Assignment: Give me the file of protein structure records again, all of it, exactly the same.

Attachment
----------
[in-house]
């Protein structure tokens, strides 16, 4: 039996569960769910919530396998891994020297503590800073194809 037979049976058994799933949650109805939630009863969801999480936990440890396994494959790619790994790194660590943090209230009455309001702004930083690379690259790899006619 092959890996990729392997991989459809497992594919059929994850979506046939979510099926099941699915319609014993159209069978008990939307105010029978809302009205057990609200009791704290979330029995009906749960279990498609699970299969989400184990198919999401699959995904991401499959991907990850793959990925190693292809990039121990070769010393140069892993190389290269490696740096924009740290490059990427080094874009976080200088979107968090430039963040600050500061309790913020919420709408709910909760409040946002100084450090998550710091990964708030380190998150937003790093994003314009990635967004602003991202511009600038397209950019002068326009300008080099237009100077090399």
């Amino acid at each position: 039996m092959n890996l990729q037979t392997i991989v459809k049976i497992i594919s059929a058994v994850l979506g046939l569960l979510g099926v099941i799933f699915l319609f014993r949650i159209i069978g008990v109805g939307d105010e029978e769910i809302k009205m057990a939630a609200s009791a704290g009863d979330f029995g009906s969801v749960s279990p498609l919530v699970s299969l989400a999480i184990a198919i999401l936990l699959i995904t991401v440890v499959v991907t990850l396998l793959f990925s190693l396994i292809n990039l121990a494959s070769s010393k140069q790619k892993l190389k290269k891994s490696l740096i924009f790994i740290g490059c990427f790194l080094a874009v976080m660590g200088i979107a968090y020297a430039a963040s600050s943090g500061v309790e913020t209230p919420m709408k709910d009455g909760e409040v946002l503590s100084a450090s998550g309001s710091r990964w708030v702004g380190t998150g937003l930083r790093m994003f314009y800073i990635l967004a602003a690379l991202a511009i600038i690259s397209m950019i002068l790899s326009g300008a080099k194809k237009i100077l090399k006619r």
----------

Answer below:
[in-house]
């Protein structure tokens, strides 16, 4: 039996569960769910919530396998891994020297503590800073194809 037979049976058994799933949650109805939630009863969801999480936990440890396994494959790619790994790194660590943090209230009455309001702004930083690379690259790899006619 092959890996990729392997991989459809497992594919059929994850979506046939979510099926099941699915319609014993159209069978008990939307105010029978809302009205057990609200009791704290979330029995009906749960279990498609699970299969989400184990198919999401699959995904991401499959991907990850793959990925190693292809990039121990070769010393140069892993190389290269490696740096924009740290490059990427080094874009976080200088979107968090430039963040600050500061309790913020919420709408709910909760409040946002100084450090998550710091990964708030380190998150937003790093994003314009990635967004602003991202511009600038397209950019002068326009300008080099237009100077090399």
């Amino acid at each position: 039996m092959n890996l990729q037979t392997i991989v459809k049976i497992i594919s059929a058994v994850l979506g046939l569960l979510g099926v099941i799933f699915l319609f014993r949650i159209i069978g008990v109805g939307d105010e029978e769910i809302k009205m057990a939630a609200s009791a704290g009863d979330f029995g009906s969801v749960s279990p498609l919530v699970s299969l989400a999480i184990a198919i999401l936990l699959i995904t991401v440890v499959v991907t990850l396998l793959f990925s190693l396994i292809n990039l121990a494959s070769s010393k140069q790619k892993l190389k290269k891994s490696l740096i924009f790994i740290g490059c990427f790194l080094a874009v976080m660590g200088i979107a968090y020297a430039a963040s600050s943090g500061v309790e913020t209230p919420m709408k709910d009455g909760e409040v946002l503590s100084a450090s998550g309001s710091r990964w708030v702004g380190t998150g937003l930083r790093m994003f314009y800073i990635l967004a602003a690379l991202a511009i600038i690259s397209m950019i002068l790899s326009g300008a080099k194809k237009i100077l090399k006619r």